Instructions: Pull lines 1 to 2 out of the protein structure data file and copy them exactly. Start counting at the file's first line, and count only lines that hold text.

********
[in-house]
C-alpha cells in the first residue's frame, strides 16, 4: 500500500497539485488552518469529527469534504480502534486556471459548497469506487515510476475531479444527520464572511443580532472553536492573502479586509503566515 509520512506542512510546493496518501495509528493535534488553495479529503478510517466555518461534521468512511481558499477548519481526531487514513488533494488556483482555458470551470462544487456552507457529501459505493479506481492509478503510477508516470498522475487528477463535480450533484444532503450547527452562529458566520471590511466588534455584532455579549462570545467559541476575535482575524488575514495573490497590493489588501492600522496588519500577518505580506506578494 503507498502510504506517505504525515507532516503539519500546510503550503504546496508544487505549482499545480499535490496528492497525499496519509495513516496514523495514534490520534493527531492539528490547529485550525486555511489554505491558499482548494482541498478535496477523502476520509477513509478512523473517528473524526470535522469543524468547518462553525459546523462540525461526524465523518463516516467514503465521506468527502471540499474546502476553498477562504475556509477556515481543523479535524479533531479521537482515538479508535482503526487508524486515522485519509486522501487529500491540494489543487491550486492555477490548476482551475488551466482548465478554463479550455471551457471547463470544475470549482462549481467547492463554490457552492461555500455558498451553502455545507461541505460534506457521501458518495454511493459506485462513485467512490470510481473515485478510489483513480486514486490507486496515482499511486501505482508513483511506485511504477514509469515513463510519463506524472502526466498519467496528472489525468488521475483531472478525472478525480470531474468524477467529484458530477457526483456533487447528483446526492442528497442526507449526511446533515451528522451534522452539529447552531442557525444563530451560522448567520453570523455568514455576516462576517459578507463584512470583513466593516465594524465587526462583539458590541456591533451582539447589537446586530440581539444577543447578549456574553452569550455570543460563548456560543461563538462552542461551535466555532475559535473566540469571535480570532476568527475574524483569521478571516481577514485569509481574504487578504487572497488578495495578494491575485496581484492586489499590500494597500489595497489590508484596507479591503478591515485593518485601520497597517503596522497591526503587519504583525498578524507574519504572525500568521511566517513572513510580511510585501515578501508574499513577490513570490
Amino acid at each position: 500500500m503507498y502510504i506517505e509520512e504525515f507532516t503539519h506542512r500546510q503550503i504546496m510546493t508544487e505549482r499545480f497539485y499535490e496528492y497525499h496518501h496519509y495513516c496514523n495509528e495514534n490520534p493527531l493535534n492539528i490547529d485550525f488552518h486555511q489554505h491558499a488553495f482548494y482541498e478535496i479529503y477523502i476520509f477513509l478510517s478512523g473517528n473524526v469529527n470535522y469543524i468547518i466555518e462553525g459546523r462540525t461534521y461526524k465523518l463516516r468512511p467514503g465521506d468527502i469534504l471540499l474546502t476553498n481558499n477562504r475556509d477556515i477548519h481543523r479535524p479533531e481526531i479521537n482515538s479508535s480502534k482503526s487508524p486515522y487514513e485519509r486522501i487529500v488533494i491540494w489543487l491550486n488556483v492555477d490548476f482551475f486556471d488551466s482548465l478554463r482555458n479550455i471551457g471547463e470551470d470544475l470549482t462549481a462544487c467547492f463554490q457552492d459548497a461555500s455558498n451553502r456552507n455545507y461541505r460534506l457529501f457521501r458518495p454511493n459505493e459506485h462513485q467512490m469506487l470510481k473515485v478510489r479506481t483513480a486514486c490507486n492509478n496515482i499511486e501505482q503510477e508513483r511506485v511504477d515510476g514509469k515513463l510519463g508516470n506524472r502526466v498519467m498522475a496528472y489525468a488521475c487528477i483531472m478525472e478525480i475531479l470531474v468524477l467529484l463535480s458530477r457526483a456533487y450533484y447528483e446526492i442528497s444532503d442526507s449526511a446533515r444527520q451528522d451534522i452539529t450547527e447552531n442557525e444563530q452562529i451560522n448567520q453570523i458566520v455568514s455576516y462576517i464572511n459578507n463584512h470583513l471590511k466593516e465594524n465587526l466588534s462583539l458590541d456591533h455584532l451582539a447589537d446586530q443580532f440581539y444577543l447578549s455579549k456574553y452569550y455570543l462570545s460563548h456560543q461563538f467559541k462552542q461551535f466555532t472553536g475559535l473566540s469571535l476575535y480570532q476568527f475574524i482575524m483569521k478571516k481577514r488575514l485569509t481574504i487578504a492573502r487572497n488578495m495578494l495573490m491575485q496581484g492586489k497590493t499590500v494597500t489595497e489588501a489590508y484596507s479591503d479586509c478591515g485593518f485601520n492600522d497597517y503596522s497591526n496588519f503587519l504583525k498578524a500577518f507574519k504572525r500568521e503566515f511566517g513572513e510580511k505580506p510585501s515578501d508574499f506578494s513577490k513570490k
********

[in-house]
C-alpha cells in the first residue's frame, strides 16, 4: 500500500497539485488552518469529527469534504480502534486556471459548497469506487515510476475531479444527520464572511443580532472553536492573502479586509503566515 509520512506542512510546493496518501495509528493535534488553495479529503478510517466555518461534521468512511481558499477548519481526531487514513488533494488556483482555458470551470462544487456552507457529501459505493479506481492509478503510477508516470498522475487528477463535480450533484444532503450547527452562529458566520471590511466588534455584532455579549462570545467559541476575535482575524488575514495573490497590493489588501492600522496588519500577518505580506506578494 503507498502510504506517505504525515507532516503539519500546510503550503504546496508544487505549482499545480499535490496528492497525499496519509495513516496514523495514534490520534493527531492539528490547529485550525486555511489554505491558499482548494482541498478535496477523502476520509477513509478512523473517528473524526470535522469543524468547518462553525459546523462540525461526524465523518463516516467514503465521506468527502471540499474546502476553498477562504475556509477556515481543523479535524479533531479521537482515538479508535482503526487508524486515522485519509486522501487529500491540494489543487491550486492555477490548476482551475488551466482548465478554463479550455471551457471547463470544475470549482462549481467547492463554490457552492461555500455558498451553502455545507461541505460534506457521501458518495454511493459506485462513485467512490470510481473515485478510489483513480486514486490507486496515482499511486501505482508513483511506485511504477514509469515513463510519463506524472502526466498519467496528472489525468488521475483531472478525472478525480470531474468524477467529484458530477457526483456533487447528483446526492442528497442526507449526511446533515451528522451534522452539529447552531442557525444563530451560522448567520453570523455568514455576516462576517459578507463584512470583513466593516465594524465587526462583539458590541456591533451582539447589537446586530440581539444577543447578549456574553452569550455570543460563548456560543461563538462552542461551535466555532475559535473566540469571535480570532476568527475574524483569521478571516481577514485569509481574504487578504487572497488578495495578494491575485496581484492586489499590500494597500489595497489590508484596507479591503478591515485593518485601520497597517503596522497591526503587519504583525498578524507574519504572525500568521511566517513572513510580511510585501515578501508574499513577490513570490